MILAN (Reuters) - Telecom Italia has put its plan to roll out ultrafast broadband in rural areas of Italy on ice, two sources said, suspending a project at the heart of a row with the government that is seen as a reason for the imminent departure of the group’s boss.
Chief Executive Flavio Cattaneo, who is expected to step down this week, has been at loggerheads with Italy’s government for weeks over the group’s plans to roll out superfast Internet in so-called non-economically viable areas - a project dubbed Cassiopea.
It is the deteriorating relationship with Rome that other sources have said led to clashes between Cattaneo and Telecom Italia’s (TIM) top shareholder Vivendi and ultimately prompted the manager’s early exit.
“Cassiopea has been put on ice,” one of the sources said.
A second source said TIM had told Italy’s antitrust watchdog that the connections so far installed in those areas had not been activated and no other work was being planned for now.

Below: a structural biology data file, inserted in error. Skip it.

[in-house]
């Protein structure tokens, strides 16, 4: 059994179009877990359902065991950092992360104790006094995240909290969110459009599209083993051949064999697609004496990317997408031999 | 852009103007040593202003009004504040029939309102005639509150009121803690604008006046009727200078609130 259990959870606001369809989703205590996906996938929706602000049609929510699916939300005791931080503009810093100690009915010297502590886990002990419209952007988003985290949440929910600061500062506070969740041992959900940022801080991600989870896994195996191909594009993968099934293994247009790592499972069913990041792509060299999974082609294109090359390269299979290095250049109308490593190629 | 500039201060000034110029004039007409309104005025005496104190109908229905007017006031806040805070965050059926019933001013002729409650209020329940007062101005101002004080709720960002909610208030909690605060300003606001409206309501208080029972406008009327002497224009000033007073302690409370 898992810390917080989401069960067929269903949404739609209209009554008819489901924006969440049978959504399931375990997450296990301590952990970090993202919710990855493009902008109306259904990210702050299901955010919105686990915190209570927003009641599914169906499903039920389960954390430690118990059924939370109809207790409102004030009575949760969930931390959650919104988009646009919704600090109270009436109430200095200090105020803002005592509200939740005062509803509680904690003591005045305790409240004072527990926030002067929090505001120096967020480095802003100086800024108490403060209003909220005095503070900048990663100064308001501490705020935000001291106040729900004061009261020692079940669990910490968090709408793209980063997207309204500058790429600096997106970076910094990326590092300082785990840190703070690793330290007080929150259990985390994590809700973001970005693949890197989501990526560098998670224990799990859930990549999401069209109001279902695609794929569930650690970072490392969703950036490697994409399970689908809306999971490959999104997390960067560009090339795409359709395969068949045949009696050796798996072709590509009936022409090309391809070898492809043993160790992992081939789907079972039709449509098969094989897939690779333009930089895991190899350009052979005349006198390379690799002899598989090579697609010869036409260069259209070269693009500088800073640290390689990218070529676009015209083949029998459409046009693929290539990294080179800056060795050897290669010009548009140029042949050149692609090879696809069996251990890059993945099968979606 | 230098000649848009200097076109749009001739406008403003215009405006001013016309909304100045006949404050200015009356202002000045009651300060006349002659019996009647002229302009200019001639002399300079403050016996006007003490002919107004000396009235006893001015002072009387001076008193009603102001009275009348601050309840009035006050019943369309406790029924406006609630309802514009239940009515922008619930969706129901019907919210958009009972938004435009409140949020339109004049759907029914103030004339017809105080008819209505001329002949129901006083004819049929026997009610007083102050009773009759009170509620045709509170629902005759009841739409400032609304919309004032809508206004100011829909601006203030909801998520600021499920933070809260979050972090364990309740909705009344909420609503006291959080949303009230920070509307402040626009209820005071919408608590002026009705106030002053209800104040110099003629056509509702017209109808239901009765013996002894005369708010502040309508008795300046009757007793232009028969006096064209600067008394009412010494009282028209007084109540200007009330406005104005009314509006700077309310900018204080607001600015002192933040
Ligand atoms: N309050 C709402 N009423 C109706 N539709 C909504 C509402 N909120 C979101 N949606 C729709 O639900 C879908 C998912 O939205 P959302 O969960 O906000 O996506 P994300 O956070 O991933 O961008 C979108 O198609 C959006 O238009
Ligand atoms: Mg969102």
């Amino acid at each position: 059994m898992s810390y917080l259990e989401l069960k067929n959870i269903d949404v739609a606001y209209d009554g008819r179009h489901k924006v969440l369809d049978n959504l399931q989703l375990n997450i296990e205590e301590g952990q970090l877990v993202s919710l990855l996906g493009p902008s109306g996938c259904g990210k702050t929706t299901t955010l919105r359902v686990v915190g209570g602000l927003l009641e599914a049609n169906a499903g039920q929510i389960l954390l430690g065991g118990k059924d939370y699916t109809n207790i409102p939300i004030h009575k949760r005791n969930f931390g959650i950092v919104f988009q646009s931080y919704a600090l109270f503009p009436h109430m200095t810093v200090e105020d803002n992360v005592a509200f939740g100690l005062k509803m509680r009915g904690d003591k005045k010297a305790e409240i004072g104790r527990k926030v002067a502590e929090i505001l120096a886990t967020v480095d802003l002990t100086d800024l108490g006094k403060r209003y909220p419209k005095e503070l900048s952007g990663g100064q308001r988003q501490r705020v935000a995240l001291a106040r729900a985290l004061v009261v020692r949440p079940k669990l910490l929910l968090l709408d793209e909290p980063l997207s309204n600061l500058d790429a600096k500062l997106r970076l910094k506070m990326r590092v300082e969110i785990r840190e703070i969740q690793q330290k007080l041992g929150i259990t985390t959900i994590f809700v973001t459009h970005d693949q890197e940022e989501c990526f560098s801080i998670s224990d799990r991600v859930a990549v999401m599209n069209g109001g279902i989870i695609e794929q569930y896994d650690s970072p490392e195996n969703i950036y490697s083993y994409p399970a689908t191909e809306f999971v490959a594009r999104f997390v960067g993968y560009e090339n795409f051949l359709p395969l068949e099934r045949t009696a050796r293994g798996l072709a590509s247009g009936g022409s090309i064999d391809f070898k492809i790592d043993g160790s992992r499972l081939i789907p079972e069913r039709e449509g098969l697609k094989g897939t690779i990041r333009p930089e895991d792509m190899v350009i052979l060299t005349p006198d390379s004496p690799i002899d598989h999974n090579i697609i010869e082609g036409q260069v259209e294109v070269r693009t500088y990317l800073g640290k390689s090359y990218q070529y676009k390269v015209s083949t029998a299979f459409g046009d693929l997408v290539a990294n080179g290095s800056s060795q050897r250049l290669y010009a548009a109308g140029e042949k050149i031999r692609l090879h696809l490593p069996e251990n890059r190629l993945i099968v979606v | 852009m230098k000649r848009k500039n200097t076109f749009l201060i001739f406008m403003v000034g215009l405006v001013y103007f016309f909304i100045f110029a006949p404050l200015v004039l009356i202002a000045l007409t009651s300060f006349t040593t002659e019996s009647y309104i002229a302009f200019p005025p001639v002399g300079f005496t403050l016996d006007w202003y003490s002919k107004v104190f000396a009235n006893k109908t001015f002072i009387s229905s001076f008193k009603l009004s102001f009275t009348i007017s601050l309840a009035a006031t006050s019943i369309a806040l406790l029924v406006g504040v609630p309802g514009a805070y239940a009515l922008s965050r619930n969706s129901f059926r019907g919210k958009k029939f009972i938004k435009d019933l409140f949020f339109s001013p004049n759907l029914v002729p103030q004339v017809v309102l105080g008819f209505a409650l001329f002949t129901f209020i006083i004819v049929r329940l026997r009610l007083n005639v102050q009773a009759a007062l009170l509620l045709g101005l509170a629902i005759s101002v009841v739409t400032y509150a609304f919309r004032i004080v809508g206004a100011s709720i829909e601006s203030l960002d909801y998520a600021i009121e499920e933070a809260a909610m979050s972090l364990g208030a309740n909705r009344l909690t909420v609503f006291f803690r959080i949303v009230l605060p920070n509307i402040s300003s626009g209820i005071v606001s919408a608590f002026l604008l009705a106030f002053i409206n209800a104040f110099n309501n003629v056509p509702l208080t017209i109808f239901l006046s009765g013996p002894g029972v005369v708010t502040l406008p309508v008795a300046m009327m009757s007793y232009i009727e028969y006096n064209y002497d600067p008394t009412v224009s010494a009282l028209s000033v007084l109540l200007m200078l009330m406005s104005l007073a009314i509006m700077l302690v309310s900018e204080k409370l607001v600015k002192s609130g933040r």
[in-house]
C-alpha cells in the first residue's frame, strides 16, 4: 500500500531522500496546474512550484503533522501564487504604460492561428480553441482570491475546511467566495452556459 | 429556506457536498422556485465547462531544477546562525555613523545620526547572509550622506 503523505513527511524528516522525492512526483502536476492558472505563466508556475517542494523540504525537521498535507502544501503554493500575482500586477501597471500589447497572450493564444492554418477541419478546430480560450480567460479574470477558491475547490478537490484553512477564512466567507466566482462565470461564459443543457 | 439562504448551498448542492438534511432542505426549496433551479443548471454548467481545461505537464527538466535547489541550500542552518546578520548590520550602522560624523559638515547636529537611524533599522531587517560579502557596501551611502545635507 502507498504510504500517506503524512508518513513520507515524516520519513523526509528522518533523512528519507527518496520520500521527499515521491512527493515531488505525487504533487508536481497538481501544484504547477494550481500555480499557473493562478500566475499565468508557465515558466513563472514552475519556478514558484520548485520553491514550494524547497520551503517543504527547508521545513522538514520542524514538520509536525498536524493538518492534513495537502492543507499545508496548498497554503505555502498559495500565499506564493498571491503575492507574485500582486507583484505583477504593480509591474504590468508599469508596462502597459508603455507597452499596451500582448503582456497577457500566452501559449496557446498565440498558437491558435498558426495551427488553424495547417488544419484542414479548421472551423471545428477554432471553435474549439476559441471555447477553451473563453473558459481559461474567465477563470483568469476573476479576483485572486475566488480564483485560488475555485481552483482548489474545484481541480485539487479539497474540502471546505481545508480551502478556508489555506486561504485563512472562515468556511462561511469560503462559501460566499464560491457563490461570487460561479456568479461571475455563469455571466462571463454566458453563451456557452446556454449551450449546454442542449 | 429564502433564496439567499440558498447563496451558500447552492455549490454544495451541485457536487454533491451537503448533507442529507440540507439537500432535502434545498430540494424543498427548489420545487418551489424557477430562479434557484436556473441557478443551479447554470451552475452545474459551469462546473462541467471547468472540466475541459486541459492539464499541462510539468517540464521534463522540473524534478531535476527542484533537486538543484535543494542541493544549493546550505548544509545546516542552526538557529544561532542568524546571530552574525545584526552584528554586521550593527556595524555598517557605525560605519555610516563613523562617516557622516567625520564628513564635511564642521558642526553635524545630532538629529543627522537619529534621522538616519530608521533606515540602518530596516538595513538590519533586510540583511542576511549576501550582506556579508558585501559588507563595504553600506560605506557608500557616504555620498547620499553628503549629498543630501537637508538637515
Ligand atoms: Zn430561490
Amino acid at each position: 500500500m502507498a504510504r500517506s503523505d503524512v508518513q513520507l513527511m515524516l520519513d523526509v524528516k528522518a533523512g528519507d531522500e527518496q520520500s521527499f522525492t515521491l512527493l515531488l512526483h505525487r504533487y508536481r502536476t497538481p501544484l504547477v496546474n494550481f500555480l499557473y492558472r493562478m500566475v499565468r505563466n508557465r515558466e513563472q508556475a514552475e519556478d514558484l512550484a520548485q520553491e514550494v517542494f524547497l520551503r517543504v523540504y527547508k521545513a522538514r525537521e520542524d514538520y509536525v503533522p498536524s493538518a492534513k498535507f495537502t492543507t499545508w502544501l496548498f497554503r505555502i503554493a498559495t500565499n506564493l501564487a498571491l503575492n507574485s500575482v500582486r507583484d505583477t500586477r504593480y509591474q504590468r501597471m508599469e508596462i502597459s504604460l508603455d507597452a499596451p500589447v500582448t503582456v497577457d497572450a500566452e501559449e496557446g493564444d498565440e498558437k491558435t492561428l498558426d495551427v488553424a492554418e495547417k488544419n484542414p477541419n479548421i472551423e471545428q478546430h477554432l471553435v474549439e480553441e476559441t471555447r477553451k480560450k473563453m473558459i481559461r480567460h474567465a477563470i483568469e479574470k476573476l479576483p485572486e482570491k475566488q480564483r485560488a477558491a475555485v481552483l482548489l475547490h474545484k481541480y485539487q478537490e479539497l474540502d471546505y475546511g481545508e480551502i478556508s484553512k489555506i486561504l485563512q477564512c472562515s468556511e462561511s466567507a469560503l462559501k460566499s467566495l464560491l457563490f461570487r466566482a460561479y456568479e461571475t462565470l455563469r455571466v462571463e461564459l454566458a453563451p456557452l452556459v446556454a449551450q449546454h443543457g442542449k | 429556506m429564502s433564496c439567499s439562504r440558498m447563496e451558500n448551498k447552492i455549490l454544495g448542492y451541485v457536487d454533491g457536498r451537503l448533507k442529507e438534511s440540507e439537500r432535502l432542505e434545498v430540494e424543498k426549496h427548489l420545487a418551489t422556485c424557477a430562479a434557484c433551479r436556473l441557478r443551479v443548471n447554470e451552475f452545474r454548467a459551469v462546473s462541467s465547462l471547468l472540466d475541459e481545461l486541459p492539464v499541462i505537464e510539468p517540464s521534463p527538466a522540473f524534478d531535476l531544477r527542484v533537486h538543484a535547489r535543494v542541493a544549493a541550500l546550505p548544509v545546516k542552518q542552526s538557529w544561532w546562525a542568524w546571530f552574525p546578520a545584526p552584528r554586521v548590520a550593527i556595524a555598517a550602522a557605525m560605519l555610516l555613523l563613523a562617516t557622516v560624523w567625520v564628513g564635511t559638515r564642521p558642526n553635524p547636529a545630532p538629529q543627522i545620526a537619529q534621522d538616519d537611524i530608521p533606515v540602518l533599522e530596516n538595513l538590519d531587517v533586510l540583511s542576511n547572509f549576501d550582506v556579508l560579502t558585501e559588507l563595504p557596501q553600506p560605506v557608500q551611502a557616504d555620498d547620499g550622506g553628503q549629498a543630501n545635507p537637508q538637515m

TIM initially said it would not roll out broadband in areas where it could not guarantee a return on its investment, forcing Rome to step in with state subsidized tenders.
But in March TIM said it would invest its own money in some of those areas, arguing the market had changed. This shift angered Rome, which claimed it undermined the state tenders.
TIM’s change of heart came after the phone group lost out in the first of the tenders to Open Fiber, a broadband unit set up by power utility Enel which the state drafted in to help after claiming TIM was dragging its feet.
Reporting by Stefano Rebaudo, writing by Agnieszka Flak; editing by Stephen Jewkes